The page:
Since I have written occasionally about the Supreme Court’s treatment of bankruptcy and related laws, the authors of Credit Slips asked that I use my final post to say a few words about Monday’s decision in Florida Department of Revenue v. Piccadilly Cafeterias.

As most bankruptcy observers know, this was the case that was meant to resolve questions about the timing of Bankruptcy Code § 1146(a) (f/k/a 1146(c)): Are Chapter 11 bankruptcy sales tax-exempt no matter when they occur, or must they occur after plan confirmation?

The short answer: On a heavily textualist analysis, Justice Thomas, writing for the majority (Breyer and Stevens dissenting), holds that the tax exemption is available only for sales after plan confirmation.

The decisions itself is, i/m/h/o, probably right. But for the wrong reasons.

Continue reading "Piccadilly Post-op" »

Ex Appeal--Reveal

posted by Jonathan Lipson

In my prior post, I described some data we’ve generated on the somewhat surprisingly infrequent use of examiners in large Chapter 11 cases. I said that in this post, I would offer some thoughts on what is going on here.

Before revealing our theories, I should note that our data are preliminary. Although we have reviewed 650 dockets and hundreds if not thousands of pleadings, we have not yet found strong predictive trends in these data. We have also interviewed nearly 30 lawyers, judges, former examiners and other participants in the bankruptcy system. While these interviews are often illuminating, they are inherently subject to bias. In short: This is all preliminary and subject to change without notice.

Continue reading "Ex Appeal--Reveal" »

Ex Appeal

posted by Jonathan Lipson

A hobby of mine the past couple of years has been an empirical study of the use of examiners in the bankruptcy reorganizations of large, public companies (okay, I admit I have an odd definition of the word “hobby”).

“Examiners” are private individuals who may be appointed to investigate allegations of mal- or misfeasance when a company seeks protection under Chapter 11 of the U.S. Bankruptcy Code. Examiners have played important, sometimes controversial, roles in such recent, high-profile cases as Enron, Worldcom, Refco, Mirant and New Century. Their investigations have sometimes cost millions of dollars and resulted in major lawsuits or settlements.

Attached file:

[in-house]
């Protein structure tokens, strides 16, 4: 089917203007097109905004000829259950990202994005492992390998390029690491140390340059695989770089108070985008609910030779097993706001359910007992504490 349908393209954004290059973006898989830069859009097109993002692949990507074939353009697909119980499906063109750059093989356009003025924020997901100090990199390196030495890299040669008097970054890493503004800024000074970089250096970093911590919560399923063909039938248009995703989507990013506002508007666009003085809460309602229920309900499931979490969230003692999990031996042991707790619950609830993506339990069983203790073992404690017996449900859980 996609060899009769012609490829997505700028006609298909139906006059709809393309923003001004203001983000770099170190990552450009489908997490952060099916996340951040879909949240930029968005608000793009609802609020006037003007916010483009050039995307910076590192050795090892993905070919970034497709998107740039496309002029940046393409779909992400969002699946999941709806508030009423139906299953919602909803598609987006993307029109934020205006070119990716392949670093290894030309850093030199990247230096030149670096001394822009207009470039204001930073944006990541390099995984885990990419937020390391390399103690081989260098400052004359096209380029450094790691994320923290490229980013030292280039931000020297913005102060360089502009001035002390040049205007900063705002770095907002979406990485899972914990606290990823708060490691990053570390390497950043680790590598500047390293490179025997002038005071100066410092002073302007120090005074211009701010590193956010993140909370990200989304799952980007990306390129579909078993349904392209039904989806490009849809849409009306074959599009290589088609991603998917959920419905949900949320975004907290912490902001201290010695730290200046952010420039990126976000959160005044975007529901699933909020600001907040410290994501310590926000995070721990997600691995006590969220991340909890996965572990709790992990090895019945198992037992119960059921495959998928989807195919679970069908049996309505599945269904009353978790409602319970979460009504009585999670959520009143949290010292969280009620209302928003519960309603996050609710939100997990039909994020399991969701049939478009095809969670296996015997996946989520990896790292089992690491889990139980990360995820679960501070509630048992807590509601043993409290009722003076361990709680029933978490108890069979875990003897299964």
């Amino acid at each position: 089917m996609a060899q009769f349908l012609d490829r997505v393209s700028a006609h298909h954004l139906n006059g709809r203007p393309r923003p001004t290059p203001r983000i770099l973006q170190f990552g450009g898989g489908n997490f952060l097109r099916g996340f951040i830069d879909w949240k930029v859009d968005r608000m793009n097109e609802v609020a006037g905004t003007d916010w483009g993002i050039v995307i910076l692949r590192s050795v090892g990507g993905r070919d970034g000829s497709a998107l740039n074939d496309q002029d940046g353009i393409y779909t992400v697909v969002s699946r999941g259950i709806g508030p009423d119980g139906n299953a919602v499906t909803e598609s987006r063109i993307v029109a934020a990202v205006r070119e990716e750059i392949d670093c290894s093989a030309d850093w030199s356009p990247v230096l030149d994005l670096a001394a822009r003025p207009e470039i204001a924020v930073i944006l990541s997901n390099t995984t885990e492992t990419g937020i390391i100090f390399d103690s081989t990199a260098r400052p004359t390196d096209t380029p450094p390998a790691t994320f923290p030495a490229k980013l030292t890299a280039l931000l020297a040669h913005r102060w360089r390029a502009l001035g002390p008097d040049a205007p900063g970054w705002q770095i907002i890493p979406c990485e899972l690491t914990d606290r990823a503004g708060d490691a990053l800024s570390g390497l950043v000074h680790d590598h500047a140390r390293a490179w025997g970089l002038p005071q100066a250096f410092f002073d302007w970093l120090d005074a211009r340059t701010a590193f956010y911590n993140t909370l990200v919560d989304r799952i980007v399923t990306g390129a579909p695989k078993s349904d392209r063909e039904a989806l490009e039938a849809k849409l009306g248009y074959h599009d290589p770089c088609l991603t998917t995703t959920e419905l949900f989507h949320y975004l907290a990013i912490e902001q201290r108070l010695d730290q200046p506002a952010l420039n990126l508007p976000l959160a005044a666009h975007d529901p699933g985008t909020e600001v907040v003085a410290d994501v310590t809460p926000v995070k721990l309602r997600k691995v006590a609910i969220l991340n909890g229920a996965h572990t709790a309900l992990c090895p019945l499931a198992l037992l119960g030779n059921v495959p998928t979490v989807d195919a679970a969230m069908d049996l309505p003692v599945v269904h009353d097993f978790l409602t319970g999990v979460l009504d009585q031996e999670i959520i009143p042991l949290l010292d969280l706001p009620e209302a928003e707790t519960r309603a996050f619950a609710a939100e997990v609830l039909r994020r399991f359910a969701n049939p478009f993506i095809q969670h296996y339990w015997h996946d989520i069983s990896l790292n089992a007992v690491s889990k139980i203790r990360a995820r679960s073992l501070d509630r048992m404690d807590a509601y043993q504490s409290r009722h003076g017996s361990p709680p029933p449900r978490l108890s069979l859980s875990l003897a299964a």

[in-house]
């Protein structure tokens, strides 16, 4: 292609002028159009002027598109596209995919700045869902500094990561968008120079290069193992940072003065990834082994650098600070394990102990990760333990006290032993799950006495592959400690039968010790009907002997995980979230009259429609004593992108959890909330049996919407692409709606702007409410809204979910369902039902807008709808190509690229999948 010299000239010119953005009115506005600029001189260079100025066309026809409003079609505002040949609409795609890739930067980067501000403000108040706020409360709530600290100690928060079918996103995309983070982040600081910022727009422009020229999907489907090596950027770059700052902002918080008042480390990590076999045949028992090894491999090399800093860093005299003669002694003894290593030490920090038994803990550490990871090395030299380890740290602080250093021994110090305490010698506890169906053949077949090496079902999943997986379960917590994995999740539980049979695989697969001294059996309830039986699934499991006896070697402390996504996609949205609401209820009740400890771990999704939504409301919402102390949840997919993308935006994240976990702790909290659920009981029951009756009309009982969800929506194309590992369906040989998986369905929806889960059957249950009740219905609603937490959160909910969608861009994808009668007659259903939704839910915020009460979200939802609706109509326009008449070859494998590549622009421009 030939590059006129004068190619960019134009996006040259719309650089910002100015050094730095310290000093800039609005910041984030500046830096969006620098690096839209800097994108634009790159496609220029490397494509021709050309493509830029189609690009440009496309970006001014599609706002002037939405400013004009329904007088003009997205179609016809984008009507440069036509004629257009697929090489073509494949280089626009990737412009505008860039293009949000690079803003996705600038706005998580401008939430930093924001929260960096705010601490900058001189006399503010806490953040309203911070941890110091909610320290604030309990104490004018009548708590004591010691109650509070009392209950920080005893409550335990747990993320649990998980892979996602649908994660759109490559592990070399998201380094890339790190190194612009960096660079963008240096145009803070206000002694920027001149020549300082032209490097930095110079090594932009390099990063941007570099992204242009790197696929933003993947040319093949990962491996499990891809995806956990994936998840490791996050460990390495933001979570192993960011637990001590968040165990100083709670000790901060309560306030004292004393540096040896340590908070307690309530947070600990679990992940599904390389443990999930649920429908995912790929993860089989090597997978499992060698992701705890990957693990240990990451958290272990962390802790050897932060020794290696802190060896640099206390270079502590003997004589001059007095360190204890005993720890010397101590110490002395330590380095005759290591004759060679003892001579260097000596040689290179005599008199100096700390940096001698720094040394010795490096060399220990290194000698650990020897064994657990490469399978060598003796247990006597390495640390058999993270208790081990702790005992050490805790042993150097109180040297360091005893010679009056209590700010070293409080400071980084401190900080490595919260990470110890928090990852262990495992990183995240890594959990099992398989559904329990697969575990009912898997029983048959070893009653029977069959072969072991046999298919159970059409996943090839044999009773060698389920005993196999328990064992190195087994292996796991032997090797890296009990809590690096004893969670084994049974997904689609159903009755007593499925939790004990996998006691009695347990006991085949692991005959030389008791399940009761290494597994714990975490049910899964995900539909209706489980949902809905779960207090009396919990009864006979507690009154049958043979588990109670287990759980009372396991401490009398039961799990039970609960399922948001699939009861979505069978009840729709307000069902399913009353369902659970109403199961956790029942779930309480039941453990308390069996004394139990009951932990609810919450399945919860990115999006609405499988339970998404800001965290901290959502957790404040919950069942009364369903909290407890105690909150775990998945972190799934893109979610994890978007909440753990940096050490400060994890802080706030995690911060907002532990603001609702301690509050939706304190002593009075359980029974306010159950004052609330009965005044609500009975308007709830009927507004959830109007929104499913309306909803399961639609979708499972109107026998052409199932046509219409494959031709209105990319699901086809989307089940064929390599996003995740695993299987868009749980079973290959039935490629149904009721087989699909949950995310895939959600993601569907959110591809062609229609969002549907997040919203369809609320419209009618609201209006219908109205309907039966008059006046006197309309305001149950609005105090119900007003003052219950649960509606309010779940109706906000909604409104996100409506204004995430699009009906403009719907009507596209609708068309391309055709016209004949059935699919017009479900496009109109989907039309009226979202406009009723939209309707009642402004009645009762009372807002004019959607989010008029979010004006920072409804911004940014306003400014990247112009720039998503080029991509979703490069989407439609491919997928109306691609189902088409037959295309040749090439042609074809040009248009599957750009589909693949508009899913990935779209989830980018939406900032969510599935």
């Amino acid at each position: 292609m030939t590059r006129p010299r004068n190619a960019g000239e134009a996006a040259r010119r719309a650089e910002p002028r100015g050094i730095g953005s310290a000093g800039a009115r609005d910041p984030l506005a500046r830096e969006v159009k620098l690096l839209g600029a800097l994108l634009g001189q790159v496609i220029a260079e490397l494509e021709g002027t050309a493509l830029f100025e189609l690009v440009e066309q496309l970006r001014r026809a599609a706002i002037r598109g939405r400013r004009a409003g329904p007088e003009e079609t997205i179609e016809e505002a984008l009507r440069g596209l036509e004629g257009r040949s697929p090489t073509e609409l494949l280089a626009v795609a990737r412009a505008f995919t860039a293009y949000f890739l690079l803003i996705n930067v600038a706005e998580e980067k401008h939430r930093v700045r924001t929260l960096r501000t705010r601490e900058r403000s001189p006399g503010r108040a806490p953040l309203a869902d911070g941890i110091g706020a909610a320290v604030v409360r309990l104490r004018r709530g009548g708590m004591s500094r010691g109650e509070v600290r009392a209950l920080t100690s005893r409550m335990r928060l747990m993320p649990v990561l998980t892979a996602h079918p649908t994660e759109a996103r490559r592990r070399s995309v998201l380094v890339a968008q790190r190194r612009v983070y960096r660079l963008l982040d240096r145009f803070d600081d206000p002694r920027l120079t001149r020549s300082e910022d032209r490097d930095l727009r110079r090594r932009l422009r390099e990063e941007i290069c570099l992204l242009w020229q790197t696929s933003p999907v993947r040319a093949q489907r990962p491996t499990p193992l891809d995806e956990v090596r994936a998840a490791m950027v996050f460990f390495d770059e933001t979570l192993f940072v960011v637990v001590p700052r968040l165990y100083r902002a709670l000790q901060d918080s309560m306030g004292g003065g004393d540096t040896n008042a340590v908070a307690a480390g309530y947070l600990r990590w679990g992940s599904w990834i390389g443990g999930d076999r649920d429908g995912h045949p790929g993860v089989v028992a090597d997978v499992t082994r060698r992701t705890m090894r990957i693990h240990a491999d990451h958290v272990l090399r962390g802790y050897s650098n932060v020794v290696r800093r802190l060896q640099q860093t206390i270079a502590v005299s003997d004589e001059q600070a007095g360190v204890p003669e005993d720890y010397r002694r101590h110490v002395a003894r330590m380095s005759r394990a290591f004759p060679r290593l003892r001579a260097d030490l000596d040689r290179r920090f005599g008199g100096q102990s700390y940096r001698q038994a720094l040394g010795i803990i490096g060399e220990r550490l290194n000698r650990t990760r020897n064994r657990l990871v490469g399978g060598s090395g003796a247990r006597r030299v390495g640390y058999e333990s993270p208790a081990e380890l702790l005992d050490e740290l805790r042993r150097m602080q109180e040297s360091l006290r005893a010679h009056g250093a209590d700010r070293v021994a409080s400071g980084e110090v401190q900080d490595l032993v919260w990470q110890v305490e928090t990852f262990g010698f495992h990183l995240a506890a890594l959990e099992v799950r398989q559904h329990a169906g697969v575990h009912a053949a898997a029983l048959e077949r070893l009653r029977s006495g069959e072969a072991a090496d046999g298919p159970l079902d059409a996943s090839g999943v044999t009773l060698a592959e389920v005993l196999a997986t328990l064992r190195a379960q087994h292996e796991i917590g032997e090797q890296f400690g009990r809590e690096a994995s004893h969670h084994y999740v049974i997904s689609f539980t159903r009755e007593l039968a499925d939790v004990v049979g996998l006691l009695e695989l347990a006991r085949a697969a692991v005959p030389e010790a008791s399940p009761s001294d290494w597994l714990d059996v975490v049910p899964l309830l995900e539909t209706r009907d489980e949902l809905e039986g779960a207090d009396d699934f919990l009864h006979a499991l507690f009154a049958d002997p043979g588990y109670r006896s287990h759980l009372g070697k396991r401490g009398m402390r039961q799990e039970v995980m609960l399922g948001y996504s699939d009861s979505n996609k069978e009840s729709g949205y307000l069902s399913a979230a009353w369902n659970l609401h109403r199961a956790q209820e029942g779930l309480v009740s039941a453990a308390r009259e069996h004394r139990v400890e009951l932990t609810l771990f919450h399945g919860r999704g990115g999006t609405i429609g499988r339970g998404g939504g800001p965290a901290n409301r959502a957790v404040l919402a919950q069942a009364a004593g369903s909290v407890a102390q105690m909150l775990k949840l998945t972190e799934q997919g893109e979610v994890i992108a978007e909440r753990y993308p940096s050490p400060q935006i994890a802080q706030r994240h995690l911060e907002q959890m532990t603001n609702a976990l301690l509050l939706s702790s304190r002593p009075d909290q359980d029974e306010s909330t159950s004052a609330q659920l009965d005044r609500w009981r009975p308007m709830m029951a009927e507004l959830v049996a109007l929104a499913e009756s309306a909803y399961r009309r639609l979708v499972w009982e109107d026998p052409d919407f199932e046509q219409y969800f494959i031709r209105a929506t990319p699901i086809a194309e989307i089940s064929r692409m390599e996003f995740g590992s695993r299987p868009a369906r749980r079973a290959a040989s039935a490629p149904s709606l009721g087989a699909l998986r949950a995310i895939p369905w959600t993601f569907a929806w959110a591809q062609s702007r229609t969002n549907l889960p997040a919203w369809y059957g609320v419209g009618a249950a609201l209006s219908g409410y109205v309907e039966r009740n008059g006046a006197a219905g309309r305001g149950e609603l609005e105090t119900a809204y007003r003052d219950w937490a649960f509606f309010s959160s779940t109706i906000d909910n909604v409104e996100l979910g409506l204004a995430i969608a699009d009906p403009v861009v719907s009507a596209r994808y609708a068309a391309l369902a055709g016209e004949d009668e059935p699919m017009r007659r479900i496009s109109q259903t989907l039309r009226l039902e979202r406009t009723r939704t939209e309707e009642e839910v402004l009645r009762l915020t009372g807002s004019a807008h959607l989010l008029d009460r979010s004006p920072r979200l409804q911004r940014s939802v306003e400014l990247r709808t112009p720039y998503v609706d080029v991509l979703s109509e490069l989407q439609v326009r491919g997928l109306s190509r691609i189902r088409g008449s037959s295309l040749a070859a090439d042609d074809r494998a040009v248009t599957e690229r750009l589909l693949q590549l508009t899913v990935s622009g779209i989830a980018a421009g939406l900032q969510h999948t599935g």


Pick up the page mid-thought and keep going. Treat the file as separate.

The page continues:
The use of examiners presents two basic questions.

Continue reading "Ex Appeal" »

Paying for Mistakes--Redux

posted by Jonathan Lipson

Well, if the comments are any indication, Tuesday's post--where I discussed articles about problems with home equity lenders pulling their lines and errors in bond ratings--seems to have a struck a nerve.  Rather than reply to each, I will reply to all in a general way.

First, a number of comments suggested that I was soft on fraudulent borrowers or too hard on the rating agencies.  "Jarhead," for example, admonished that we should "start to sue borrowers." "AMC" doesn't understand why lenders shouldn't be entitled to the full benefit of their contract rights.  "Orville R" claims that "nobody, I repeat nobody, for[e]saw [sic] the unprecedented 20% drop in house values."   In any case, he suggests, Moody's mistakes were a "non-story" because Moody's ratings simply reflected disagreements among the professionals--in particular the lawyers.

I should be clear that I have no sympathies for any particular type of stakeholder in the mortgage mess.  I think no category of participant has a monopoly on cupidity, deceit or incompetence.  Thus, I agree that many borrowers who probably knew better (or should have known better) should be held to the bargains they struck.  But that's exactly what we're doing.  Jarhead's comment that we should sue borrowers ignores the fact that we are: It's called "foreclosure," and the rates of suit are apparently at historic highs.

Continue reading " Paying for Mistakes--Redux" »

Paying for Mistakes

posted by Jonathan Lipson

Our legal system is predicated in part on the idea that liability follows error.  As Colin Powell said: You break it, you buy it.

Not so in world of credit, however. Here, contract apparently has the power to shift the risk of mistakes to the party who either did not read the contract, or lacked the leverage to negotiate it.

Consider two recent stories.

First, this from Sunday’s New York Times:

It is no secret that lines of credit are harder to find these days. But what many homeowners may not realize is that their existing lines of credit can be eliminated at the lender’s whim.